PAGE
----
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Archive for July, 2017

poem is leaning against bread case on top of counter

 

To Luck

by W.S. Merwin

In the cards and at the bend in the road
we never saw you
in the womb and in the crossfire
in the numbers
whatever you had your hand in
which was everything
we were told never to put
our faith in you
to bow to you humbly after all
because in the end there was nothing
else we could do
but not to believe in you

still we might coax you with pebbles
kept warm in the hand
or coins or the relics
of vanished animals
observances rituals
not binding upon you
who make no promises
we might do such things only
not to neglect you
and risk your disfavor
oh you who are never the same
who are secret as the day when it comes
you whom we explain
as often as we can
without understanding

 

 

Maryland is one of the best places to get a really good steak-and-cheese (that’s a sub sandwich, for those who haven’t had the pleasure), so when I was back in my old digs last week I decided to chow down at a local deli. Turns out the deli didn’t offer the best version of that delicacy, which should be greasy and mayonnaise-y and held together in a crusty roll, but I couldn’t be disappointed because it was good enough, and just eating it brought back a nice memory of passing a foot-long steak-and-cheese around the table with my sisters, each having a bite till hardly anything was left for my husband who bought the sub in the first place.

 

Just so, reading this ode to luck—-more of a hymn actually—brings to mind the luck that has shaped my life, the good luck which is so often just the absence of bad luck.

 

The poem feels ancient and dark, the second half in particular. It frightens me a little. Bad luck lurks around the poem’s edges, and I wonder if the person who found “To Luck” pocketed it as a talisman or tossed it over her shoulder like salt.

in his younger days–very handsome!

W.S. Merwin was born in New York City in 1927. His father was a Presbyterian minister. He graduated from Princeton, and after a year of graduate study in Romance languages, traveled through Europe working as a translator and tutor to children from wealthy families. In 1976 he moved to Hawaii to study Zen Buddhism, eventually settling on an old pineapple plantation in Maui, where he still lives today with his third wife.

 

Merwin’s circle has included many luminaries of the poetry world—he was classmates with Galwell Kinell, pupil to John Berryman, and friend of James Wright, Robert Lowell, Sylvia Plath and Ted Hughes.

 

 

He was an anti-war activist during the Vietnam War and donated the prize money from the Pulitzer he won to a draft resistance movement. He continues to work as an activist, these days focusing on saving the rainforests of Hawaii.

 

He’s won too many awards and honors to list. I’ll just mention he’s a two-time winner of the Pulitzer Prize and the 2010 Poet Laureate of the United States, and leave it at that.

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poem is resting atop an upright rug

A Jacquard Shawl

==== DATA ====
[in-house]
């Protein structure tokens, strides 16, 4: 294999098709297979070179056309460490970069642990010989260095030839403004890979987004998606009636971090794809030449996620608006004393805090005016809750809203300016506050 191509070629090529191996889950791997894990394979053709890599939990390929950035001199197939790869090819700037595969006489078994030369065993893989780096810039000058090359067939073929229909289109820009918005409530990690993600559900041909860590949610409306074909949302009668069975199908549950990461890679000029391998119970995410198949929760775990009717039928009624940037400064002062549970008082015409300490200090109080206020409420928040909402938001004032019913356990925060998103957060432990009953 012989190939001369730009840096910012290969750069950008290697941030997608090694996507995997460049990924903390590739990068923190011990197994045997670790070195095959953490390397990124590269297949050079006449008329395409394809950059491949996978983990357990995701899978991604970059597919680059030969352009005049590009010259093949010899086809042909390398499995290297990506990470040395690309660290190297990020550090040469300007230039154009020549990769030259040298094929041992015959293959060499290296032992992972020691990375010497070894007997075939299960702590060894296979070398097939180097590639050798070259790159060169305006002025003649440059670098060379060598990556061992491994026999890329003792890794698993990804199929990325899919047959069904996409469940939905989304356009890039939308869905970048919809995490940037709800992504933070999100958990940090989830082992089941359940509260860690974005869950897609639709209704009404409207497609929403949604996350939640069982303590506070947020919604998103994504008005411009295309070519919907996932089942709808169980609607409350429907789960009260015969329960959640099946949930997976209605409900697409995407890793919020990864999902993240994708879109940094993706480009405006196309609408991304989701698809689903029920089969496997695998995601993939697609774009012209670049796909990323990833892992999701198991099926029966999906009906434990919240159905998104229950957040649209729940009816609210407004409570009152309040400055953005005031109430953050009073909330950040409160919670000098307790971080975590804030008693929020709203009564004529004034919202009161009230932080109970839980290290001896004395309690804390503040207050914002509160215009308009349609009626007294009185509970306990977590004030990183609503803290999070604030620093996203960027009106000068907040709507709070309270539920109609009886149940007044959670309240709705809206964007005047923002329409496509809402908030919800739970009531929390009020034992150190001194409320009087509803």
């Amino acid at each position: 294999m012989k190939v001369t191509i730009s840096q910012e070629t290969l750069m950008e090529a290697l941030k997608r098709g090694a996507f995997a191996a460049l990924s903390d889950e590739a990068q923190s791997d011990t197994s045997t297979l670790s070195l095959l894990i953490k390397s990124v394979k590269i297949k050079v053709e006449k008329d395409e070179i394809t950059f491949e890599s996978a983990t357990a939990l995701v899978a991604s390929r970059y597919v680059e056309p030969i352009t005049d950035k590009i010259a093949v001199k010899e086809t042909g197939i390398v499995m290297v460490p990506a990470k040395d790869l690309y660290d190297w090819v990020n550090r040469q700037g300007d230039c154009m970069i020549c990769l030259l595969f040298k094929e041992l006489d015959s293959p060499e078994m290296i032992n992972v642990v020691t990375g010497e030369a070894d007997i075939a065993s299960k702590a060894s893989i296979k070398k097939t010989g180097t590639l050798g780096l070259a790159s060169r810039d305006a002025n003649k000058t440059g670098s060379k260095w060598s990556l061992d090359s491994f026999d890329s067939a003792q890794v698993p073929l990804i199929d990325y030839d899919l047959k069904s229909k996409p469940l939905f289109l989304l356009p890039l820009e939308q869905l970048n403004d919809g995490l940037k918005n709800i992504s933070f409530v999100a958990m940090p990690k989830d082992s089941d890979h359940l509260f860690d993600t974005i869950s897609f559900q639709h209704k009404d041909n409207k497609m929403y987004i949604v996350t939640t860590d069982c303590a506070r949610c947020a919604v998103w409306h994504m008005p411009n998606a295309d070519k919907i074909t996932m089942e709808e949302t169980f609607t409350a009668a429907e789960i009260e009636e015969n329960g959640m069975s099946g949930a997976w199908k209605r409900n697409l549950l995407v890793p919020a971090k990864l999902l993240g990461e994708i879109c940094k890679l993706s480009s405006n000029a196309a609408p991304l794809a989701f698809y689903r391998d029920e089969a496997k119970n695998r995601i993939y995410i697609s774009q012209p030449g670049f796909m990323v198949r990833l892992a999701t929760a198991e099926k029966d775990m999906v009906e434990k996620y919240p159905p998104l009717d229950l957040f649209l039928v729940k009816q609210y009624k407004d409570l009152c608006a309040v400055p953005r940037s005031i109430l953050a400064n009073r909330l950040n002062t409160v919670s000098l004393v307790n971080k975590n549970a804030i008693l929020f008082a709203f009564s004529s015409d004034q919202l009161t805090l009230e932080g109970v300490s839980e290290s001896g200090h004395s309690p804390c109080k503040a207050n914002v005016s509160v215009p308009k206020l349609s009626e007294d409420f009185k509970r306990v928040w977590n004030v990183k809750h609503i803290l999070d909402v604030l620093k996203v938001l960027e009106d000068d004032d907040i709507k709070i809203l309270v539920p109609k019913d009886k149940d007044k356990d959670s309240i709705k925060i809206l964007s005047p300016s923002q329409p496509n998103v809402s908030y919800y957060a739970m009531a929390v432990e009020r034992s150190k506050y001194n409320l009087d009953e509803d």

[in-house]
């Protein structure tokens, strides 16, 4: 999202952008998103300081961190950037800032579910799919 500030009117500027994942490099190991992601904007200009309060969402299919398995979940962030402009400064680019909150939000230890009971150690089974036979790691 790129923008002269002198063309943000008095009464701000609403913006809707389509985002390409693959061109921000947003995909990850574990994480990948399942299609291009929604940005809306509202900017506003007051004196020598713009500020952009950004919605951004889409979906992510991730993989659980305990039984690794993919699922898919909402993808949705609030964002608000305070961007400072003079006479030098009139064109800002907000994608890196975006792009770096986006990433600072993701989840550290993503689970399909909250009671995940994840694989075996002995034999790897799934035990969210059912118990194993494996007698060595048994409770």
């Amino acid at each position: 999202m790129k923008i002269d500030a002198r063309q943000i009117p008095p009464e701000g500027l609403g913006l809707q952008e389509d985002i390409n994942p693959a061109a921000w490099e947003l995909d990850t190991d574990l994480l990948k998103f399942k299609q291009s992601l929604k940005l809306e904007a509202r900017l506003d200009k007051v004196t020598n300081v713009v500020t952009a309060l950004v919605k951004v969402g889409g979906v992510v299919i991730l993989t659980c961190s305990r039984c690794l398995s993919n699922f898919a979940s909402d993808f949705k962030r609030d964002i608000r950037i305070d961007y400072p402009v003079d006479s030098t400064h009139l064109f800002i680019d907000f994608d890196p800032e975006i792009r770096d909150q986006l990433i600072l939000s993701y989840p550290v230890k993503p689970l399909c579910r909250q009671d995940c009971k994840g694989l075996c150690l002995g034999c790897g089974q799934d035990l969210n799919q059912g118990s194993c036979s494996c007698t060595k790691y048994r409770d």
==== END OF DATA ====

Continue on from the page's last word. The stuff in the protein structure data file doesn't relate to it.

by Ted Kooser
A pattern of curly acanthus leaves,
and woven into one corner
in blue block letters half an inch tall:
MADE FROM WOOL FROM SHEEP
KILLED BY DOGS. 1778.
As it is with jacquards,
the design reverses to gray on blue
when you turn it over,
and the words run backward
into the past. The rest of the story
lies somewhere between one side
and the other, woven into
the plane where the colors reverse:
the circling dogs, the terrified sheep,
the meadow stippled with blood,
and the weaver by lamplight
feeding what wool she was able to save
into the faintly bleating, barking loom.
These rugs aren’t shawls and they sure aren’t jacquard, but they are blue and they are woven (though surely not by hand), so here landed Ted Kooser’s poem.
When I read this poem I find myself rubbing my fingers together as if a shawl were between them, as if by feeling the shawl I connect myself with a history, as if by connecting myself with a history I connect myself to other living beings, the sheep, the dogs, the weaver. I love this poem, I’ve loved it for a long time, and I hope the rug shopper who finds it loves it too.
Ted Kooser is a favorite here at Poem Elf. Here’s a short bio from a previous post:

Kooser is something of an ambassador for getting poetry in the hands of “regular” readers.  He writes a free column for newspapers (American Life in Poetry), and started a publishing company, Wildflower Press (no longer operating) to circulate contemporary poets.  He strikes me as a lovely man whose ambition is not to enrich his life with literary success but for literature to enrich other people:  “I write for other people,” Kooser says, “with the hope that I can help them to see the wonderful things within their everyday experiences. In short, I want to show people how interesting the ordinary world can be if you pay attention.”

 

 

Ted Kooser comes from and lives in the ordinary, un-rarified world of the Great Plains.  He was born in 1939 in Iowa and has lived most of his life in Nebraska.  He began his career as a high school teacher but worked most of his career as a vice president at a life insurance company.  Here’s a wonderful fact about Kooser:  he flunked out of a graduate writing program (I’m not sure how you do that) which didn’t prevent him from becoming the Poet Laureate from 2004-06.  His work is deemed “accessible,” and therefore has received less critical attention than it deserves.

 

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